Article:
Addressing physical activity in psychotherapy: theoretical orientation and mind-body dualism

  • Author / Creator
    Germin, Jessie
  • Despite the substantial research illustrating the positive effects of physical activity on mental health, there are few studies examining the role of exercise in psychotherapy. This study examined factors associated with psychotherapists addressing physical activity with their clients. To examine this relationship, psychotherapists (N=118) completed questionnaires assessing theoretical orientation and mind-body dualism attitudes. Participants rated the likelihood they would address exercise with a client described in a case vignette and results indicated high rates of addressing physical activity with this client. The hypothesis that cognitive/behavioural and psychodymanic/psychoanalytic approaches would correlate with addressing exercise was not supported. Unpredicted relationships between exercise discussion and the humanistic/existential and constructivist/narrative/solution-focused orientations were found. The hypothesis that mind-body dualism attitudes would negatively correlate with the likelihood of addressing exercise was also not supported; however, this may be due to weak measurement of the mind-body dualism construct.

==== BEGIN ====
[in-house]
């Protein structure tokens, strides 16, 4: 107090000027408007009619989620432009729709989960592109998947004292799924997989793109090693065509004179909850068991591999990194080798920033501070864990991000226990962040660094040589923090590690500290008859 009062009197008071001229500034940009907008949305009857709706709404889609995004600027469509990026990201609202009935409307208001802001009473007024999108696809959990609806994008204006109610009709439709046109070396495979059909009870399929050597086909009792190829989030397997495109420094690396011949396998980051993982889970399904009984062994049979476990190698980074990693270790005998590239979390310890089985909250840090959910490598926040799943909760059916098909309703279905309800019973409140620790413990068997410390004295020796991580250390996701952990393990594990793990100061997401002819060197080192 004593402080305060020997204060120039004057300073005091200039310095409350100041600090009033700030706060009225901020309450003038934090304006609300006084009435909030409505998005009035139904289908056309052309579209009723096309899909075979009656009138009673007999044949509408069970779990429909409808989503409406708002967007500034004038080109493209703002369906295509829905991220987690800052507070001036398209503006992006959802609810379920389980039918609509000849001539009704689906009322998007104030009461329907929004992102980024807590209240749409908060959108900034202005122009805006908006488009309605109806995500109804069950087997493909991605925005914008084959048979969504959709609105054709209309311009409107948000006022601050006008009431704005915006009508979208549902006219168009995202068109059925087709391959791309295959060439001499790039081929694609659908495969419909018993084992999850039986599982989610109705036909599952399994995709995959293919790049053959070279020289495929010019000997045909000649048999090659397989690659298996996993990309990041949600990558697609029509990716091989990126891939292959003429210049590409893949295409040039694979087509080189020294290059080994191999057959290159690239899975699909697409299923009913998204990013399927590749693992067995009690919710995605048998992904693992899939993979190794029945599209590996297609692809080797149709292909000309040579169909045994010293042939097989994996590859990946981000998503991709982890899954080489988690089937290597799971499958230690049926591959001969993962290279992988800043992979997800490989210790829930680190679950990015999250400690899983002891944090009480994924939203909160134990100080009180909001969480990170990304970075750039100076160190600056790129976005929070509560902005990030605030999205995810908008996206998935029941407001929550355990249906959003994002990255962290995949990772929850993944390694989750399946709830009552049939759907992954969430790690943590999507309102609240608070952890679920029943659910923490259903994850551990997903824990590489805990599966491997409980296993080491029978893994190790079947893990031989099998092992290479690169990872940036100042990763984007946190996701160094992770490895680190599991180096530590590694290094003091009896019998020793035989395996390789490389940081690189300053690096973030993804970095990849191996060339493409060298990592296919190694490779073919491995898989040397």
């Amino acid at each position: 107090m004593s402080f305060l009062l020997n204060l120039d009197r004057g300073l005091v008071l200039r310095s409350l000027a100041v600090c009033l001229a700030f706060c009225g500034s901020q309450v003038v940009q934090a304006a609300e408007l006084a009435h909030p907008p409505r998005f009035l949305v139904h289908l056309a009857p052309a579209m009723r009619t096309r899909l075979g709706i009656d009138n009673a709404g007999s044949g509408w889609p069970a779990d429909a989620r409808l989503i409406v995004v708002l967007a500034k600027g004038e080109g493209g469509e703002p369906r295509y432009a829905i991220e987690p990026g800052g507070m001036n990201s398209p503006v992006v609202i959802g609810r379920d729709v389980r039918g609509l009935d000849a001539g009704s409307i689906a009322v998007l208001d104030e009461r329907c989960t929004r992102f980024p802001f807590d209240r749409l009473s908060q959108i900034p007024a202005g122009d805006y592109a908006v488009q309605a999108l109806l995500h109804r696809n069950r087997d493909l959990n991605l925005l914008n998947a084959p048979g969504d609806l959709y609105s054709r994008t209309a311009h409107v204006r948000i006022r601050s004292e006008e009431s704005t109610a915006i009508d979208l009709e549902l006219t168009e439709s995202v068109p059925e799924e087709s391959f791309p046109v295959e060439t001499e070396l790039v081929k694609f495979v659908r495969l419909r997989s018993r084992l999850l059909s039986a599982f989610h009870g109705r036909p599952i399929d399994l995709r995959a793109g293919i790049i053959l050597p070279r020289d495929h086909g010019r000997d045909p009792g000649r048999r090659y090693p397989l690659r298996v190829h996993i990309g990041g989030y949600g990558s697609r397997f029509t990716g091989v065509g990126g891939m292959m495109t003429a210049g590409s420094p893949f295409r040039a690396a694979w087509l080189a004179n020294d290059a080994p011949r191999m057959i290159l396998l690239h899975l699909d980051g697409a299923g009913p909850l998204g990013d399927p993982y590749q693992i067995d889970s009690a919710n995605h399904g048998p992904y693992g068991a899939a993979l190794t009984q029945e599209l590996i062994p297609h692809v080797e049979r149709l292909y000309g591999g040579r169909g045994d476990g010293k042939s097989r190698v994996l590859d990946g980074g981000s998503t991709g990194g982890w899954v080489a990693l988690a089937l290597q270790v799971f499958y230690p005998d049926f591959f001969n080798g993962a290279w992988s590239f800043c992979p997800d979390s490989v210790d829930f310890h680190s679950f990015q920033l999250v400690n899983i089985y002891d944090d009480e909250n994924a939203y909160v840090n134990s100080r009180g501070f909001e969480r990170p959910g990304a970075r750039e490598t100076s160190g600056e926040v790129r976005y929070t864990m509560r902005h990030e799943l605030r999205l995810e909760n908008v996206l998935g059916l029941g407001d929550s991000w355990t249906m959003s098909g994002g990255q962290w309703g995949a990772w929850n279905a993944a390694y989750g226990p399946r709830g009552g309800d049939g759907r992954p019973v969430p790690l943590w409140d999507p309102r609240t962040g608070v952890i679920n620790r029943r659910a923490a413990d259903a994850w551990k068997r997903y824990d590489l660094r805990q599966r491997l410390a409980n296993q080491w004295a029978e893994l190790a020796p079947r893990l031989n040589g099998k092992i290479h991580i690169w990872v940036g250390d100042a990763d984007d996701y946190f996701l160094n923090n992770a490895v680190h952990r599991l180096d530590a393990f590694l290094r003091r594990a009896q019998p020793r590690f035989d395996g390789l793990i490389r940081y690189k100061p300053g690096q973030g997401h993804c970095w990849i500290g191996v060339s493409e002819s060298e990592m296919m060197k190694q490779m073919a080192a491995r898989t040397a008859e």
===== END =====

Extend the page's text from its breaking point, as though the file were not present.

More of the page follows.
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  • Degree
    Master of Education
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    This thesis is made available by the University of Alberta Libraries with permission of the copyright owner solely for non-commercial purposes. This thesis, or any portion thereof, may not otherwise be copied or reproduced without the written consent of the copyright owner, except to the extent permitted by Canadian copyright law.